‘Ghost Shark’ Caught On Camera For First Time In Northern Hemisphere

The chimaera, also known as the ‘ghost shark,’ has been spotted for the first time on camera in the northern hemisphere. Researchers using remote cameras observed the elusive specimen off the coasts of California and Hawaii.

Chimaera were previously only believed to occupy parts of the Southern Hemisphere around New Caledonia until the recent findings by the Monterey Bay Aquarium Research Institute (MBARI) proved otherwise.


“Normally, people probably wouldn’t have been looking around in this area, so it’s a little bit of dumb luck,” Dave Ebert, from the Pacific Shark Research Center, told National Geographic. The video was filmed by geologists from the MBARI using a remotely-operated vehicle to explore the depths of the northern Pacific.

“It’s almost a little comical. It would come up and bounce its nose off the lens and swim around and come back,” Ebert said, commenting that the shark would play havoc with the filming material.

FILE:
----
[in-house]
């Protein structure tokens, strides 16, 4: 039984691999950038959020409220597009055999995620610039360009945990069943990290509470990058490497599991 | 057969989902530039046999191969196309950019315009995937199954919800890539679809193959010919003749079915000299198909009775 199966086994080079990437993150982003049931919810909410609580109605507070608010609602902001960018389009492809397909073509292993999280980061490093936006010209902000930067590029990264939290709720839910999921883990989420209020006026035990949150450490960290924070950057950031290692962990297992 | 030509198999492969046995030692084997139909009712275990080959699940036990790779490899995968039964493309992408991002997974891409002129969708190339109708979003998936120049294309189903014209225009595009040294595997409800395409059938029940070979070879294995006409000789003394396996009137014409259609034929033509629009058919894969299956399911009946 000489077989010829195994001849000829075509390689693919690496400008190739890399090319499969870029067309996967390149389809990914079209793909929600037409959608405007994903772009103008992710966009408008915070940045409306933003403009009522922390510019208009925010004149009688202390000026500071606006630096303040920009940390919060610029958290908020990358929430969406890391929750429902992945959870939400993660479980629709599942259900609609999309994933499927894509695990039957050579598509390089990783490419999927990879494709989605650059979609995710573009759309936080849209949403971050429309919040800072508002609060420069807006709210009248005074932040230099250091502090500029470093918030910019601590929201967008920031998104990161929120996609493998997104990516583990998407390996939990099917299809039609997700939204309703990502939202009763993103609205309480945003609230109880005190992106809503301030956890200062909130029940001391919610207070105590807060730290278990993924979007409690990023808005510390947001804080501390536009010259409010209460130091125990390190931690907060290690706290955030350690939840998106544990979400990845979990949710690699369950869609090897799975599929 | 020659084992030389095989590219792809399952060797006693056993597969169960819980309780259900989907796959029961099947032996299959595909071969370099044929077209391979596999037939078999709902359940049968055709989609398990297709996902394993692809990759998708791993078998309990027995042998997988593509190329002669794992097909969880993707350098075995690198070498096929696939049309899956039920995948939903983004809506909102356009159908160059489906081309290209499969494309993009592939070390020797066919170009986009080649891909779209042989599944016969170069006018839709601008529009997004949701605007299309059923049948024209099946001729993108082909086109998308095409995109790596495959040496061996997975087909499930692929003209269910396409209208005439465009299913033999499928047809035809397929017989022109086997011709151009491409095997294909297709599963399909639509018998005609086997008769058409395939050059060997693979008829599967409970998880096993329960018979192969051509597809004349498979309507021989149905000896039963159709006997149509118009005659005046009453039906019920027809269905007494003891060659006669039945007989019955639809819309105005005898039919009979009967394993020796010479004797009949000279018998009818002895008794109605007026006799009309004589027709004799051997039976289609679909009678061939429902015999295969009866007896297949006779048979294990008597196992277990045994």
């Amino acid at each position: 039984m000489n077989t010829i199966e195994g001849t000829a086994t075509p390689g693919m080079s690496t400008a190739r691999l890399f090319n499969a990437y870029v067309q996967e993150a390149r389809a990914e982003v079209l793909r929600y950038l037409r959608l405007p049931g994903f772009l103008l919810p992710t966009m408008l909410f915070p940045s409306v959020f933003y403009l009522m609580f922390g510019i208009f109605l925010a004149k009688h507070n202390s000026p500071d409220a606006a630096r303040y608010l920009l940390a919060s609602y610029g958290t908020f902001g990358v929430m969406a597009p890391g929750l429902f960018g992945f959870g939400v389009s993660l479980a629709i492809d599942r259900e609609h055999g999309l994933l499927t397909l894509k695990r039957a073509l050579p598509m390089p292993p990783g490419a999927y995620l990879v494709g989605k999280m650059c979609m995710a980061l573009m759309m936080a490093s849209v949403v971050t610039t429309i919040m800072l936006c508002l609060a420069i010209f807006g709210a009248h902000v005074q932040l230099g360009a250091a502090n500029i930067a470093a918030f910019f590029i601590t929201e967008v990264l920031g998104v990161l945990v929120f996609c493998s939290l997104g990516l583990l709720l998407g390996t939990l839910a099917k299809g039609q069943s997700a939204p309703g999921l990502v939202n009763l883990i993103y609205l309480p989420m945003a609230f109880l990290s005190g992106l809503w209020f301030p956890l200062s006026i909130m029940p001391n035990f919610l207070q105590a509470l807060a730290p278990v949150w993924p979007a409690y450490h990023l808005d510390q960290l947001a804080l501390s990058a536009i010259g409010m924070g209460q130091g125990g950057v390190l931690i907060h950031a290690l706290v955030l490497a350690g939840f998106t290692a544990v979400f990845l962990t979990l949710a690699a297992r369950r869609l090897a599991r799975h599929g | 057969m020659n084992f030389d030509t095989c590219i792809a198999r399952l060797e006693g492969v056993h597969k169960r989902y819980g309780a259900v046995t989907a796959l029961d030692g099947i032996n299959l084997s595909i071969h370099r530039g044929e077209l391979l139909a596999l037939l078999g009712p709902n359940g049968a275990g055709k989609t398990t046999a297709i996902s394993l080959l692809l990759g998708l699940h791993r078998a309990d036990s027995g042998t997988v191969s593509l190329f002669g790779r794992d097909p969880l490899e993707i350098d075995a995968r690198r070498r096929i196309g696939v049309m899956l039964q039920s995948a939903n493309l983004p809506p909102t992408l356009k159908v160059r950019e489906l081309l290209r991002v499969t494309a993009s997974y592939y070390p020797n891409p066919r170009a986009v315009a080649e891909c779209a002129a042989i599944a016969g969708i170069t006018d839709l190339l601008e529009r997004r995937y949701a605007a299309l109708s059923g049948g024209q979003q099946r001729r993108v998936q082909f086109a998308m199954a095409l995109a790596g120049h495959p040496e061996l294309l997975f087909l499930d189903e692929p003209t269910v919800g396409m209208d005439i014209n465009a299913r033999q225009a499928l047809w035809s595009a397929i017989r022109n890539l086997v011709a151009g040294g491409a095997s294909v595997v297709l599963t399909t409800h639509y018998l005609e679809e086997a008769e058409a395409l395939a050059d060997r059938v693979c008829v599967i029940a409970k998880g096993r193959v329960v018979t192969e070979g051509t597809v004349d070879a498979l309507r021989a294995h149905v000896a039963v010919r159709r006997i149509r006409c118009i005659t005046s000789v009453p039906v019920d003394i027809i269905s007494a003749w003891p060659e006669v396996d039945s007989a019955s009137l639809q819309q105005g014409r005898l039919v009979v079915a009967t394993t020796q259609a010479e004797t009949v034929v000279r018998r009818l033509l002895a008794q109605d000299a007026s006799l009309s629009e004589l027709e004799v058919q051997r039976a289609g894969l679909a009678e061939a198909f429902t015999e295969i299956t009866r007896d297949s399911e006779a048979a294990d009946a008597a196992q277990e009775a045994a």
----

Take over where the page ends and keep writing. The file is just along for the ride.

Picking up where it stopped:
Chimaera live deep in the ocean beyond where the light of the sun can reach, earning them their spooky nickname. Despite being older than the dinosaurs, little is known about the species, which split off from their closest relatives, rays and sharks, 300 million years ago.

It’s thought chimaera’s lack the bite of other sharks, instead using mineralized tooth plates to chew their prey, usually mollusks, worms and other leftovers found at such great depths.

Most fascinating about chimaera’s is the male’s retractable sex organ, which can be found on its head.

Ebert and his team will have to get back in the ocean, as the species cannot be officially verified on camera footage alone, a DNA sample will be required.

Next, Ebert plans to wander around fish markets hoping to chance upon a specimen. Failing that, a trawling ship will be employed to scrape the ocean’s surface for a dead specimen.